by Danielle Connor
I spent this past spring on the road doing publicity for WIFV/NE member Kaitlin Meelia’s first film, “Play in the Gray“.
All The Kings Men (ATKM), the drag-based theater troupe the film follows, promoted the film for over a year, playing the trailer at their shows and getting fans excited. Their dedicated fan base commented on the film’s Facebook page, reposted our announcements, and contributed money to keep the campaign going.
Our world-premiere, however, was at the Atlanta Film Festival – where ATKM’s fan base is much smaller. “Play in the Gray” is an intimate portrait of ATKM – their art, lives, and coming out stories. We knew from rough cut screenings that the film provokes deep thoughts in audience members of all persuasions about their own gender and sexuality. In collaboration with groups working to educate on acceptance and advocate for equality, the film is a conversation catalyst that has the power to provoke change. I started contacting local LGBT advocacy and community groups weeks in advance of the premiere.
We were welcomed with open arms by the LGBT community in Atlanta, as they blasted their lists, helped publicize our screenings, offered quotes for local press, and helped coordinate an after-party. The crew and members of ATKM were present, the troupe offering an entertaining performance following the screening. For Meelia, and all those involved, the experience of premiering in Atlanta, a festival with such rich history, was a real honor.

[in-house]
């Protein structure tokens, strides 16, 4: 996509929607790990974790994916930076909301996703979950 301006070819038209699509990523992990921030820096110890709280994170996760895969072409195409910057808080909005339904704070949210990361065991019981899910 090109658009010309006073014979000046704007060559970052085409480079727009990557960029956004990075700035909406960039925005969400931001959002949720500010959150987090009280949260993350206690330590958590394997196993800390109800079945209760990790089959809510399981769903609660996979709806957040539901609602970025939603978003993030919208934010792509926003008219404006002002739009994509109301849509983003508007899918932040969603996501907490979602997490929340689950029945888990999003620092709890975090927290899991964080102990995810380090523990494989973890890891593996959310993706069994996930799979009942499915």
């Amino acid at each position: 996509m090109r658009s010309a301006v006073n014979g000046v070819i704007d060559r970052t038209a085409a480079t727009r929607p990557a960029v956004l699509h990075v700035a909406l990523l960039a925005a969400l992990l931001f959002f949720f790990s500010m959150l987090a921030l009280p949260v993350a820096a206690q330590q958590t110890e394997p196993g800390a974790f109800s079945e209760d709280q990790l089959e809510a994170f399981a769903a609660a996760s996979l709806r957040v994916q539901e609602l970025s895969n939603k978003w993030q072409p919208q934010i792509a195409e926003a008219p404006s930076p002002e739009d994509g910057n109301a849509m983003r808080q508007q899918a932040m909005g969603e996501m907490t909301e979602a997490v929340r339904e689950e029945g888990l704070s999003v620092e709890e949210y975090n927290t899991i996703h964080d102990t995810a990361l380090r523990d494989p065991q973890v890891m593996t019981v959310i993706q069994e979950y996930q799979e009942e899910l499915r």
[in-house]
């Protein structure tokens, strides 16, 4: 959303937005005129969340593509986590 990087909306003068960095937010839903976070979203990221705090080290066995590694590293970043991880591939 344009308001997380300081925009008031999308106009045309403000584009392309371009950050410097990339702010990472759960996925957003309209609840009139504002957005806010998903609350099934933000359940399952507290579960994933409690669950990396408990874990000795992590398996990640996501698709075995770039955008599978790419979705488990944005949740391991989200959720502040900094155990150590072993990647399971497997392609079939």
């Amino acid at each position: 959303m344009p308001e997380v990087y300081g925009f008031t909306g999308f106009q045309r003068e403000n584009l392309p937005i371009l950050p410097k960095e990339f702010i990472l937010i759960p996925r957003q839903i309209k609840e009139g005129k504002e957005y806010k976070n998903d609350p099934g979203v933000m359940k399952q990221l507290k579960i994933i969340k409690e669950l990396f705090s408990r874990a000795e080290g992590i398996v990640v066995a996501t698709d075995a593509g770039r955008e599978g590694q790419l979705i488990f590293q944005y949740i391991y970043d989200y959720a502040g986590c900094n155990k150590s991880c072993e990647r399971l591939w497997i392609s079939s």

After an inspiring screening at Lynchburg College in Virgina, we continued to the Indie Spirit Film Festival in Colorado Springs, CO. Celebrating it’s third year, this festival seems ready for the long-haul with Director Chris Loud, and a cast of dedicated supporters. Everyone kept thanking us for coming to Colorado Springs with “Play in the Gray,” explaining that awareness around LGBT issues was much needed in the region. We met with young people from the Palmer High School Gay Straight Alliance and OutYouth Services who all described the large population of conservative Christian groups surrounding the city as their greatest source of oppression. The Q&A following the film was vibrant – one mother traveled 3 hours to watch the film with her lesbian daughter, and members of the Denver transgender community made a special trip for the screening.
We couldn’t wait to return to Boston. Upon acceptance to the Boston LGBT Film Festival, WIFV/NE jumped on board as a co-sponsor and our friends in the LGBT and film community helped spread the word. The screening sold out.
June 3 at the Stuart Street Playhouse in Boston, Meelia hosted an independent screening of the film and Boston audiences once again showed up to support “Play in the Gray.” ATKM’s fan base and the LGBT community came, in addition to other lovers of film, mothers, brothers, fathers, parents, cousins – humans of varied ages who are interested in exploring the edges of individuality, self-expression, and comedy.
This fall our goal is to screen the film in festivals, at colleges, and in theaters across the country. It recently screened at the Cambodia LGBT Film Festival, and we’re looking forward to more surprising locations near and far. You can see it at the Rhode Island International Film Festival in August. Stay tuned for details.